Perhaps I wouldn't find these things quite so disturbing if I actually genuinely believed Britain to have a robust rationalist movement. I don't. The very success of Johann Hari's illogical, historically illiterate drivel* is evidence of this. And whilst the atheists like to patronise Britain as a land of rationalism due to low church attendance it is also a country that consumes vast amounts of drugs, alcohol, sedatives, depressants, anti-depressants, stimulants, sweeteners, TV, electronic gadgets, and which has a very low regard for reading or education.

Britain is also a country with a largely disenfranchised majority, vast differences of wealth, high unemployment and a high proportion who work in jobs they are overqualified for and immense anger and hatred. To me it seems a country full of people who are desperate for a sense of meaning, and if the economic crisis leads to a depression, then the bread and circuses might come to an end. I don't think Britain will be a pretty country when that happens.

It seems to me that 'humanism' offers an ideal religion for this outcome. It has a strong (though I think very superficial) sense of fellowship, an unembarrassed attitude towards narcissistic self-praise, a belief that rationality can be reduced to a few axioms, a moral code that is seen as equally axiomatic, a surprising degree of compatibility with racist views of Western superiority and (perhaps most of all) a common enemy which provides the cement between dissimilar people.

Of course, some would say that the same thing applies to many religions, and I would entirely agree. However, to say that because religious societies can have some flaws does not mean to say that the same primates in an irreligious society cannot have the same flaws. Surely to say so would be profoundly irrational?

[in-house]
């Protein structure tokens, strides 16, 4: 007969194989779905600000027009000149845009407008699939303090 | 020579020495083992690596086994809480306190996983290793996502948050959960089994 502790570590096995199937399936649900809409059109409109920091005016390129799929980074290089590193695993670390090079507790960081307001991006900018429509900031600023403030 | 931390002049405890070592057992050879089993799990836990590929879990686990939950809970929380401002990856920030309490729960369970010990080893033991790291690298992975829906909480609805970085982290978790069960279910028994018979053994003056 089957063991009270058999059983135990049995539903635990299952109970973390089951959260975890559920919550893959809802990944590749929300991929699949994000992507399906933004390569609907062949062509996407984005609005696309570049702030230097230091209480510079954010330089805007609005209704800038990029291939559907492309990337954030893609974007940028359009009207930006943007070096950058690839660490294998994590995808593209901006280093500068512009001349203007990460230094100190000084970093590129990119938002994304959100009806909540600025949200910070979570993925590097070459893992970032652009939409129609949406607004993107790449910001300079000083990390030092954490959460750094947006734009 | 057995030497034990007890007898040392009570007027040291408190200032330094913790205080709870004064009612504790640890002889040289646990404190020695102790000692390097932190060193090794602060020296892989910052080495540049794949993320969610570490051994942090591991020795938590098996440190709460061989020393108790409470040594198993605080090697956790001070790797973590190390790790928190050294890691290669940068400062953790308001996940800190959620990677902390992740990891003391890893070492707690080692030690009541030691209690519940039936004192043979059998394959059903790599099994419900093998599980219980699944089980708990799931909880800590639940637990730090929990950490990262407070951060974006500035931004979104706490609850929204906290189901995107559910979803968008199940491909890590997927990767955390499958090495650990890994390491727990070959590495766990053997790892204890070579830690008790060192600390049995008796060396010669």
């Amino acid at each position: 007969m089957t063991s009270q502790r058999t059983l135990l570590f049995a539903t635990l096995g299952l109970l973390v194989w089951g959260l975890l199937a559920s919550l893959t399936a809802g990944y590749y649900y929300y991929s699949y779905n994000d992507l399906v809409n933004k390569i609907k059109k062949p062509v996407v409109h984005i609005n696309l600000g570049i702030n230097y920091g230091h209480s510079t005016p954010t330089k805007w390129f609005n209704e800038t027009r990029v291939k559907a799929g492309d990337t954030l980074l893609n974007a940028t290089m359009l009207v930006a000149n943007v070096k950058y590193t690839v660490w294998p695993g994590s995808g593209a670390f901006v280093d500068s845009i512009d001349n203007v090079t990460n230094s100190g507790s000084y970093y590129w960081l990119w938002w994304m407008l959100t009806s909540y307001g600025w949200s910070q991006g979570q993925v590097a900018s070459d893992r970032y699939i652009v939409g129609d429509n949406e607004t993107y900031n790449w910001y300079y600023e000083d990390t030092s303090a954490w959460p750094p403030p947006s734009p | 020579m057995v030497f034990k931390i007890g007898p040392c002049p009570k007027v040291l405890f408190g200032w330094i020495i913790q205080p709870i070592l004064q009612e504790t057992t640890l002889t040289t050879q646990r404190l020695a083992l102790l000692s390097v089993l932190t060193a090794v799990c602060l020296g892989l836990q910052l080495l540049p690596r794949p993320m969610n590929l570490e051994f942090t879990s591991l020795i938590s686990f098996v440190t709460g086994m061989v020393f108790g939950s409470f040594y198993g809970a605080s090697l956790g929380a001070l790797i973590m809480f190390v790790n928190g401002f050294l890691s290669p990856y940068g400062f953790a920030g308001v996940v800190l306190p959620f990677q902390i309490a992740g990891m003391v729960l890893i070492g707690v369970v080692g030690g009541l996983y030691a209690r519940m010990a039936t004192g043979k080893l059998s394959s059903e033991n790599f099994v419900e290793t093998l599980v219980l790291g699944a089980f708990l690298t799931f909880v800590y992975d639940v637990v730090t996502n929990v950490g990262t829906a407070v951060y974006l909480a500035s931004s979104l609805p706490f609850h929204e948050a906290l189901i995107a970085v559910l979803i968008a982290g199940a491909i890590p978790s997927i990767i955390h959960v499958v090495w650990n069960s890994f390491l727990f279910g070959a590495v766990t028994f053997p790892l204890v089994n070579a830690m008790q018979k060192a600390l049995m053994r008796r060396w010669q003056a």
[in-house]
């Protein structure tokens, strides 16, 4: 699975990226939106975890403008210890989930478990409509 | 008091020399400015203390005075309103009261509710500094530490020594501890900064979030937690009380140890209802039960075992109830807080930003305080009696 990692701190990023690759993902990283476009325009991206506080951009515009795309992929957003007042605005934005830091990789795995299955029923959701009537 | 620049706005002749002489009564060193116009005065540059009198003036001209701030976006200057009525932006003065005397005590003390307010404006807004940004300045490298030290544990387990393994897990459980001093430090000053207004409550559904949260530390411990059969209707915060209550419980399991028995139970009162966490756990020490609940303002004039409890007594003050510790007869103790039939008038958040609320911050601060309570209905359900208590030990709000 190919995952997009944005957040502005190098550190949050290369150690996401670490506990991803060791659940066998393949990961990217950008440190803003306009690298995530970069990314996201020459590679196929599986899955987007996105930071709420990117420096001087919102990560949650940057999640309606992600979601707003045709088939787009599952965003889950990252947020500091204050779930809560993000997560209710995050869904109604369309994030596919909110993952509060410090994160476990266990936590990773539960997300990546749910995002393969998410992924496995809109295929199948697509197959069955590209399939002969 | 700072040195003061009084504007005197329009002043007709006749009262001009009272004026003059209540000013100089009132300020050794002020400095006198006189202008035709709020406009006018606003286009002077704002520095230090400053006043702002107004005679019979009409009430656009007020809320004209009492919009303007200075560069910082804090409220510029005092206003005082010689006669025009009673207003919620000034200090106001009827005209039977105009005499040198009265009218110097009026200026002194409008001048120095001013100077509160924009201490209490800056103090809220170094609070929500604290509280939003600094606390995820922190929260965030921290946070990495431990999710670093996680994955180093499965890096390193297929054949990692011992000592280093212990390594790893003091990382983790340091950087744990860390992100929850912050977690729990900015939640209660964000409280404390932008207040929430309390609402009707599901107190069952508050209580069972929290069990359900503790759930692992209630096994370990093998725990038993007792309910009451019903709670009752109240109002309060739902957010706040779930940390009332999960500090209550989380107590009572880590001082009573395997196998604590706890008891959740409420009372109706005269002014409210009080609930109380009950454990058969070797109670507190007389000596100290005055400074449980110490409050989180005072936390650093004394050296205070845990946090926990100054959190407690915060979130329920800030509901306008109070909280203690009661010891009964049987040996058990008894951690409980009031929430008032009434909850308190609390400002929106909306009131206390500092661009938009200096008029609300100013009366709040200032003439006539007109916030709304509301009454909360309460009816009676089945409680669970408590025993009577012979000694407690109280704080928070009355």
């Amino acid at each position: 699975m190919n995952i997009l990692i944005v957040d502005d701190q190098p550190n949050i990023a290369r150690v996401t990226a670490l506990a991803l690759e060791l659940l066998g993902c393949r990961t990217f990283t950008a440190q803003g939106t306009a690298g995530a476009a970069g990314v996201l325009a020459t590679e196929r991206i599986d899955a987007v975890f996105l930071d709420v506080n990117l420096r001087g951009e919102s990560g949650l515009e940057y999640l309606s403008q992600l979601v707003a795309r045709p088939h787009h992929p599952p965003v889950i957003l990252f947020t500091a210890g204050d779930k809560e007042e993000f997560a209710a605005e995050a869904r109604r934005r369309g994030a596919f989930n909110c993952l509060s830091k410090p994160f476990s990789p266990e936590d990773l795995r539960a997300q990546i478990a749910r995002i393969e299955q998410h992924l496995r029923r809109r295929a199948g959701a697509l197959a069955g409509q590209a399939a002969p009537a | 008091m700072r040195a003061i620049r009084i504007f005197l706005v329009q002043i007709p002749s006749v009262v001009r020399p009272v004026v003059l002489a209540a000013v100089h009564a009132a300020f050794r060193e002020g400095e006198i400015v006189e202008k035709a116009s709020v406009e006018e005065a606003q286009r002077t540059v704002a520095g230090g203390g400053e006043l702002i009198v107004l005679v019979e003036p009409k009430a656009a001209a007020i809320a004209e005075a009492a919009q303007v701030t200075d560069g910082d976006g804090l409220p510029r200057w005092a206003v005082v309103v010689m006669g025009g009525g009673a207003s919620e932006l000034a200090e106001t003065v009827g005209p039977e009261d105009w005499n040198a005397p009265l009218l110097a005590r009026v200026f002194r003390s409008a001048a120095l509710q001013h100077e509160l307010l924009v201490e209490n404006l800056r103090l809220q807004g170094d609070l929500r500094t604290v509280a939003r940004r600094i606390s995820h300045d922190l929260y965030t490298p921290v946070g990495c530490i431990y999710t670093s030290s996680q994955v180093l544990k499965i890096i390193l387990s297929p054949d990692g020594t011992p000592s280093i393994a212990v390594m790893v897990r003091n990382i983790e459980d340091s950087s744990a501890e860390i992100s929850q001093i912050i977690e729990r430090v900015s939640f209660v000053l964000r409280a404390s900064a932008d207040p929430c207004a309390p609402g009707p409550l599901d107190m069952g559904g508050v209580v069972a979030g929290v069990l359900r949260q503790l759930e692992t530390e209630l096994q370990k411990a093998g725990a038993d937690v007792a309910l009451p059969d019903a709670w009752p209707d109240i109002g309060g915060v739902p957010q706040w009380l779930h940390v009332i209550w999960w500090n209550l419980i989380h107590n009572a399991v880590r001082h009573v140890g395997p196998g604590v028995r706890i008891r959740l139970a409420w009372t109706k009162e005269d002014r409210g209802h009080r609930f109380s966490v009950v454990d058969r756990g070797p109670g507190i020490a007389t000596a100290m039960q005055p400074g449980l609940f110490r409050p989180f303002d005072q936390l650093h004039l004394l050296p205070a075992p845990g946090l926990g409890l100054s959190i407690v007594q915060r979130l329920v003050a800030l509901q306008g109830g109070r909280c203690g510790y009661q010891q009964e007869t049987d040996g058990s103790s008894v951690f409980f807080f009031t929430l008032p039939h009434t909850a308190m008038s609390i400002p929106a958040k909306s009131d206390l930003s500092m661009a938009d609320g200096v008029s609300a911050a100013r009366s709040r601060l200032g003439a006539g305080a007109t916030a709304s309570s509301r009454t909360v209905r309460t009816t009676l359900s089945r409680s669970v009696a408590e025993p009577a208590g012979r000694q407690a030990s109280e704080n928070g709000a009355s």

*Hari wrote:
'The smart, questioning and instinctively moral Muslims – the majority – learn to be silent, or are shunned (at best). What would Christianity be like today if George Eliot, Mark Twain and Bertrand Russell had all been pulped? Take the most revolting rural Alabama church, and metastasise it.'

Presumably he means if writing by these authors was pulped, but if it wasn't for Anglo-Saxon writers then churches in non-Anglophone countries would all be in the (as it were) dark ages? Also gotta love Hari's idea that 'smart' and 'moral' Muslims 'learn to be silent'; in terms of being clumsy and patronising he pretty much outdoes Chris Morris's 'who says AIDS guys are puny'

3 comments:

  1. Awesome post, Gregor. I can't add much except to agree with the observation that militant atheists, for all their talk about just following facts to their logical conclusions, are often shockingly ignorant of history. Witness the attempts to brand Nazism as a Christian movement or the various brands of tyrannical Communism as religious movements. At this point, the term “religion” doesn't have much meaning, as it would cover pretty much every strongly-held belief or philosophy in human history. This way, religion can be blamed for every bad thing that has ever happened, ever.